On June 24, newspapers reported that McCracken had been hired to succeed Dean as IU head basketball coach. Paul (Pooch) Harrell was also hired to coach IU's baseball team, which Dean had also coached.

[11] "Indiana Finishes in Second Place," Indianapolis Star, March 5, 1940, 1; "Athletic Board to Meet Today," Indianapolis Star, March 6, 1940, 16; "I.U. Will Resume Drill Tomorrow," Indianapolis Star, March 10, 1940, 28; "Crimson Snipers Bid for National Basketball Honors at Butler," Indianapolis Star, March 19, 1940, 16; "Play in Last Tourney Tilt Here Tonight," Indianapolis Star, March 23, 1940, 1; "Hoosier Courtmen Qualify for National Title Game," Indianapolis Star, March 24, 1940, 23; "Thousands Greet National Champs on Return to Bloomington," Indianapolis Star, April 1, 1940, 15; "Coach of National Net Champions Started I.U. Career as Grid Player," Indianapolis Star, April 2, 1940, 16.

In 1940, Indiana finished 20-3 in the regular season. Despite the fact that they finished second in the Big Ten, one game behind Purdue, the Indianapolis Star reported on March 6, 1940 that IU had been invited to represent the Midwest in the National Collegiate Athletic Association's Eastern tournament. IU had won all of its non-conference games and beat Purdue twice, while the Boilermakers had lost two non-conference games, bringing their total losses to four on the season.

On March 22, IU defeated Springfield College (Massachusetts), 48-24 in the first round of the Eastern tournament. The following day, they beat Duquesne, 39-30, earning the opportunity to play Kansas for the national college basketball championship. More celebration was to come for McCracken's Hoosier squad as they defeated Kansas 60-42 to claim IU's first national basketball championship. The Indianapolis Star covered the game and the celebrations in its April 1 and April 2 issues, including quotes from IU President Herman B Wells and McCracken. Wells congratulated the team and told the men "the game which you played at Kansas City was to the glory of yourselves, to Indiana basketball, and to Indiana University."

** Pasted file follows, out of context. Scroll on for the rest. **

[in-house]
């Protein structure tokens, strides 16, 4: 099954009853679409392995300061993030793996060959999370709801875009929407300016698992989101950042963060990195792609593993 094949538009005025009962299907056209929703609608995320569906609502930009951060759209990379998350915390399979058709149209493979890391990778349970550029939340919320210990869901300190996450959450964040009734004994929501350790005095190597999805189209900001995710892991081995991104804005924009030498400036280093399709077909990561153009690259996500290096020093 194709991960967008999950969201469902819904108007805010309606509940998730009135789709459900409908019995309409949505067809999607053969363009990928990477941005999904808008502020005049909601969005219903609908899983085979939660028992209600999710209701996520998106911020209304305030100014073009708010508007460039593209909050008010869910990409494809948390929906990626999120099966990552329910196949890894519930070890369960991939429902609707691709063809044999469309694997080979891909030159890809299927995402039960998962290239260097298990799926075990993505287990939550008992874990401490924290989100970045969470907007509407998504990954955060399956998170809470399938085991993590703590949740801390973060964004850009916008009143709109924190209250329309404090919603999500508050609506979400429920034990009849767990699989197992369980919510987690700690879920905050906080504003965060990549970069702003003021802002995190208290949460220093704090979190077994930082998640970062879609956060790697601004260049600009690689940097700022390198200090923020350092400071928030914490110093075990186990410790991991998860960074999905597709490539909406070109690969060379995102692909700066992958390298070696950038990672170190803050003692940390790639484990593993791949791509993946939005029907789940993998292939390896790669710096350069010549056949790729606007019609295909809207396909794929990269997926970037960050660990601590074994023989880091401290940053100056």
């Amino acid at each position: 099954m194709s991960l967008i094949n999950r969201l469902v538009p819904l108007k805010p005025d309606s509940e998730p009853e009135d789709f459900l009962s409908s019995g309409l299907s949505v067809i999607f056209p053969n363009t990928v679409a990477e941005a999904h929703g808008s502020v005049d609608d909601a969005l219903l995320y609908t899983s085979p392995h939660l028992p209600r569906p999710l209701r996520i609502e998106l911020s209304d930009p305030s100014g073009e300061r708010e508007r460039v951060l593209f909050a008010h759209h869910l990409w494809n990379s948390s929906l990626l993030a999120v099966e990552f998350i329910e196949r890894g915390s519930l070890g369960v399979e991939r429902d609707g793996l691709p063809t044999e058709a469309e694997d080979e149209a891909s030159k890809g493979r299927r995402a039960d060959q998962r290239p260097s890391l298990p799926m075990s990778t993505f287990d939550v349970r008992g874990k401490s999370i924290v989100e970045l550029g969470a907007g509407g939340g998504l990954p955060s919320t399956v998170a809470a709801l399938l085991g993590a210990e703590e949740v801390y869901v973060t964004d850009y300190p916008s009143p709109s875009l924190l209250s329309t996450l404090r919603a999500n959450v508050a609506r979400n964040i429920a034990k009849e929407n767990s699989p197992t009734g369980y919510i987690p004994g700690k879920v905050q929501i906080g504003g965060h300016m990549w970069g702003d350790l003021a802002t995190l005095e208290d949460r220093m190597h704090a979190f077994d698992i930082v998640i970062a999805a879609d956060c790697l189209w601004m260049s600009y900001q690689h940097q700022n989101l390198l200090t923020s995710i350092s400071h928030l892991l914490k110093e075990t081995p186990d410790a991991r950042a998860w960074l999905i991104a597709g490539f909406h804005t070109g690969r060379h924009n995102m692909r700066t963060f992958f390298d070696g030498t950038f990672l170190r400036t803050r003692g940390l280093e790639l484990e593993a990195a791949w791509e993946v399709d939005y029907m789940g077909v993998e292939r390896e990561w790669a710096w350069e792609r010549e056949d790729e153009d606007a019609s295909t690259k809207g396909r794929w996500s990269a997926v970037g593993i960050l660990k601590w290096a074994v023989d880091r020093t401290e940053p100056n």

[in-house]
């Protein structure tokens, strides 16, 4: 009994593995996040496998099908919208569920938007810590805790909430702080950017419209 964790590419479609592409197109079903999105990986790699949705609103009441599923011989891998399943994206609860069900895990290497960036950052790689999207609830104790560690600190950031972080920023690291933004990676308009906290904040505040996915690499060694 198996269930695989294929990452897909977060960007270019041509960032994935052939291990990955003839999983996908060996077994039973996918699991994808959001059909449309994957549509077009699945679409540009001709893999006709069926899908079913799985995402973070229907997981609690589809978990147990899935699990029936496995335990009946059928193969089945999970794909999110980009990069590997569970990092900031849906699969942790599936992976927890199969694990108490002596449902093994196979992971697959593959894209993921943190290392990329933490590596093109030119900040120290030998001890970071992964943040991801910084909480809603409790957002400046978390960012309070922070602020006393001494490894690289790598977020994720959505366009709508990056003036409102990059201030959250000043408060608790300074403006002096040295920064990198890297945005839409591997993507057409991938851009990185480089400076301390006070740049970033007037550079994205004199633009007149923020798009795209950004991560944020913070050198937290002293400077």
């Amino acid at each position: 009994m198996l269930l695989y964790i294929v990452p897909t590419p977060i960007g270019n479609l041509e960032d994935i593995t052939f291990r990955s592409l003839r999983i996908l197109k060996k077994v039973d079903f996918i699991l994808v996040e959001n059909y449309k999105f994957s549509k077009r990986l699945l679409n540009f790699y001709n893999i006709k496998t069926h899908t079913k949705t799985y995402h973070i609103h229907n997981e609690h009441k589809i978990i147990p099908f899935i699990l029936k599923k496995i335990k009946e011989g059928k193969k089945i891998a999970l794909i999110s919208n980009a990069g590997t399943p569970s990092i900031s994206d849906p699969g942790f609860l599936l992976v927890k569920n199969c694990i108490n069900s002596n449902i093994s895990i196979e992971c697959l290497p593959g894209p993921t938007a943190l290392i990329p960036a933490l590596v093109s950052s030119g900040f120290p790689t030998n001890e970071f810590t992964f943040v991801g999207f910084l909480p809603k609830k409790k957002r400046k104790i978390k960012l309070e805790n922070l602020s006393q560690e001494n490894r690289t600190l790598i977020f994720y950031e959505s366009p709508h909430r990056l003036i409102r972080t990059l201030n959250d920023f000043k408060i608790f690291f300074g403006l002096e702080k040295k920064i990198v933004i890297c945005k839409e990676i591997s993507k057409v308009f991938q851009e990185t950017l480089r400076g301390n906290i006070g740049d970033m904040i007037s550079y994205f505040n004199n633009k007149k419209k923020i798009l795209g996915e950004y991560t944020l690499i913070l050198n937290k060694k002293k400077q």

For more information on IU’s record, game scores, and its players during this season, see the Indiana Basketball Men’s Database.

[12] "Branch McCracken," U.S. Select Military Registers, 1862-1985, accessed; "McCracken Gets Naval Commission," Indianapolis Star, May 18, 1943, 16; "M'Cracken to Service July 1," [Hammond] Times, May 18, 1943, 9; "Indiana Names Coach," Cincinnati Enquirer, August 19, 1943, 20; "Johnny Wooden and Tony Hinkle Mentioned as Possible Successors to Purdue Mentor," [Columbus] Republic, January 23, 1946, 4; "McCracken at N.A.," [Louisville, Kentucky] Courier-Journal, March 26, 1946, 12.